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Adolescent Substance Use: America’s #1 Public Health Problem

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These slides accompany the CASAColumbia report, Adolescent Substance Use: America's #1 Public Health Problem (http://www.casacolumbia.org/addiction-research/reports/adolescent-substance-use), which reveals that adolescence is the critical period for the initiation of substance use and its consequences. The CASA report finds 1 in 4 Americans who began using any addictive substance before age 18 are addicted, compared to 1 in 25 Americans who started using at age 21 or older.

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Adolescent Substance Use: America’s #1 Public Health Problem

  1. 1. ADOLESCENT SUBSTANCE USE: AMERICA’S #1 PUBLIC HEALTH PROBLEM A Report by CASAColumbia® June 29, 2011
  2. 2. Funders • The Conrad N. Hilton Foundation • The American Legacy Foundation • The Carnegie Corporation of New York © CASAColumbia 2013 2
  3. 3. National Advisory Commission • Hon. Jim Ramstad (Chair), Former U.S. House of Representatives (R-MN) • Robert Bazell, Chief Health and Science Correspondent, NBC News • Hon. Jeb Bush, Former Governor (R-FL) • Enrique A. Carranza, Parent/Activist • • • • Charles E. Irwin, MD, Director, Division of Adolescent Medicine, University of California, San Francisco Peter Mitchell, Chairman and Chief Creative Officer, SalterMitchell © CASAColumbia 2013 Hon. Lucille Roybal-Allard, U.S. House of Representatives (D-CA) • Ralph Hingson, ScD, MPH, Director, Division of Epidemiology and Prevention Research, NIAAA Anthony Mullen, 2009 National Teacher of the Year • Barbara J. Guthrie, PhD, RN, FAAN, Associate Professor and Associate Dean for Academic Affairs, Yale University School of Nursing • Laurence Steinberg, PhD, Distinguished University Professor and Laura H. Carnell Professor of Psychology, Temple University • Hon. Linda Tucci Teodosio, Judge, Summit County Juvenile Court • Darrell Thompson, Former NFL Running Back, Green Bay Packers and Executive Director, Bolder Options • Hon. Leticia Van de Putte, RPh, Texas State Senate (D-26th District) • David Walsh, PhD, Former President and Chief Executive Officer, National Institute on Media and the Family 3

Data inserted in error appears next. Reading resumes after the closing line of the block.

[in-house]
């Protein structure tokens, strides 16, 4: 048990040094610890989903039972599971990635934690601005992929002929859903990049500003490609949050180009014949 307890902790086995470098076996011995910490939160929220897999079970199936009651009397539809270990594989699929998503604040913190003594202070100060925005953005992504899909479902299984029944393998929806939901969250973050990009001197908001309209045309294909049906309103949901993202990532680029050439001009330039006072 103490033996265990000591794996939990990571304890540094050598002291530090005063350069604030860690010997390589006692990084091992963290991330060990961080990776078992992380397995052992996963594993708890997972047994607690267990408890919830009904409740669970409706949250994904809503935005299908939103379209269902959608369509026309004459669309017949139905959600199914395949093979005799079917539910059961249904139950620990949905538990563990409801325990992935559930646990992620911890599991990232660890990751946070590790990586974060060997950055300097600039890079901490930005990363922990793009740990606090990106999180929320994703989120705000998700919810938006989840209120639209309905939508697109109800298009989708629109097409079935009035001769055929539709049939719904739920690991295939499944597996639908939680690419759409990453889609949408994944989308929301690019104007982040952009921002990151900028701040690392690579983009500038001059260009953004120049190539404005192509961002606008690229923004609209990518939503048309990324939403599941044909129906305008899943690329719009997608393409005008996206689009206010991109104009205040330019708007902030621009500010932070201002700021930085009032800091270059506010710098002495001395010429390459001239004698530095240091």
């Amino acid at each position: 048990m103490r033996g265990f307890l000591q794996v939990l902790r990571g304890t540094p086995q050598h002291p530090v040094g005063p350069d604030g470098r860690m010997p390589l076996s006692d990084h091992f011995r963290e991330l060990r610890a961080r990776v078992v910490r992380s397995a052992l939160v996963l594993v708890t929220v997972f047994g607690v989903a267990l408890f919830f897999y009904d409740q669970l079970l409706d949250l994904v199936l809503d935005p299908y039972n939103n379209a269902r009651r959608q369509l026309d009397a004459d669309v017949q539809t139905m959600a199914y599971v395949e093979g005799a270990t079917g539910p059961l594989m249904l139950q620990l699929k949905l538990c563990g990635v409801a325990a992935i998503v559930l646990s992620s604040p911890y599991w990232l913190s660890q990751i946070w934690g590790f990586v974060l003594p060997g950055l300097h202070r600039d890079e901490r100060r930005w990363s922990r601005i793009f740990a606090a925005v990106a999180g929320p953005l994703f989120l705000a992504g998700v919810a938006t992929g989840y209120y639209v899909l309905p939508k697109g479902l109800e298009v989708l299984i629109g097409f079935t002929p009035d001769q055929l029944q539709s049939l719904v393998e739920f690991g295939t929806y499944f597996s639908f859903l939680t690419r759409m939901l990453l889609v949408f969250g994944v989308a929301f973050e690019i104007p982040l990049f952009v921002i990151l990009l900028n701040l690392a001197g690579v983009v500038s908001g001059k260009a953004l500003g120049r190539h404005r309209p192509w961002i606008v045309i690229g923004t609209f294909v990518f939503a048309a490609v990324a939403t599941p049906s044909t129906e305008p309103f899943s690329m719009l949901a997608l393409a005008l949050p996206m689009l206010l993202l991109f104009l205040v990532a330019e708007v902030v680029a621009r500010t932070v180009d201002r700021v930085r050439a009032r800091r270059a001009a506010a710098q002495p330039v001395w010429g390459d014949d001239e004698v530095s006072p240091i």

4. 4. Study Methodology • Reviewed 2,000 publications • Analyzed 7 national data sets • Interviewed approximately 50 experts and professionals • Focus groups with students, parents and school personnel • CASAColumbia national surveys of:  High school students (1,000)  Parents of high school students (~1,000; 75% from same household as students)  School personnel—teachers, principals, social workers/counselors, coaches (~500) © CASAColumbia 2013 4
  5. 5. Risky Substance Use: A Public Health Problem Risky Substance Use Leads to Negative Health Outcomes Including: • Addiction • 70+ diseases requiring hospitalization • Mental health problems • Accidents, injuries, fatalities • Sexually transmitted diseases and unplanned pregnancies © CASAColumbia 2013 5
  6. 6. Early Use Increases Risk 9 in 10 People with Substance Use Disorder Begin Smoking, Drinking or Using Other Drugs before Age 18 • 91.4% of those addicted to nicotine • 91.6% of those addicted to alcohol • 96.1% of those addicted to illicit or controlled prescription drugs © CASAColumbia 2013 6
  7. 7. Earlier Use Equals Greater Risk Percent of Population 12 and Older with a Substance Use Disorder by Age of First Use of Any Substance 28.1 18.6 7.4 4.3 Before 15 15 to 17 18 to 20 21+ Source: CASA analysis of the National Household Survey on Drug Use and Health (NSDUH), 2009. © CASAColumbia 2013 7